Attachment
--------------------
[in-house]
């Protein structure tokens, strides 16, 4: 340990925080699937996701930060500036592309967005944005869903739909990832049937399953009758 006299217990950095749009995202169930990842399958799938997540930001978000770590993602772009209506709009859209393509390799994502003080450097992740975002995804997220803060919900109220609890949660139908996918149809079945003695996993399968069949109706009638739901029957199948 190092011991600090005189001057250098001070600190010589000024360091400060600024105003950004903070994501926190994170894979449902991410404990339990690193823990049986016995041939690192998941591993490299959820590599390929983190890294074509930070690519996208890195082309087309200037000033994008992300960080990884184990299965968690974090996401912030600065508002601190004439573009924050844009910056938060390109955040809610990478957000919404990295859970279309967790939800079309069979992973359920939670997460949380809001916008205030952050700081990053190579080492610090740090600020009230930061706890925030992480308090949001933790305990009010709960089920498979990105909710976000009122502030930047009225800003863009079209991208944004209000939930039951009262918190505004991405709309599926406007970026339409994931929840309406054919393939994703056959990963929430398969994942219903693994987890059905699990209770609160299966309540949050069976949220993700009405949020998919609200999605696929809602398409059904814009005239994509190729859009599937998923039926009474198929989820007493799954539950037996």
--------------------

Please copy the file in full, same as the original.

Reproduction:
[in-house]
């Protein structure tokens, strides 16, 4: 340990925080699937996701930060500036592309967005944005869903739909990832049937399953009758 006299217990950095749009995202169930990842399958799938997540930001978000770590993602772009209506709009859209393509390799994502003080450097992740975002995804997220803060919900109220609890949660139908996918149809079945003695996993399968069949109706009638739901029957199948 190092011991600090005189001057250098001070600190010589000024360091400060600024105003950004903070994501926190994170894979449902991410404990339990690193823990049986016995041939690192998941591993490299959820590599390929983190890294074509930070690519996208890195082309087309200037000033994008992300960080990884184990299965968690974090996401912030600065508002601190004439573009924050844009910056938060390109955040809610990478957000919404990295859970279309967790939800079309069979992973359920939670997460949380809001916008205030952050700081990053190579080492610090740090600020009230930061706890925030992480308090949001933790305990009010709960089920498979990105909710976000009122502030930047009225800003863009079209991208944004209000939930039951009262918190505004991405709309599926406007970026339409994931929840309406054919393939994703056959990963929430398969994942219903693994987890059905699990209770609160299966309540949050069976949220993700009405949020998919609200999605696929809602398409059904814009005239994509190729859009599937998923039926009474198929989820007493799954539950037996």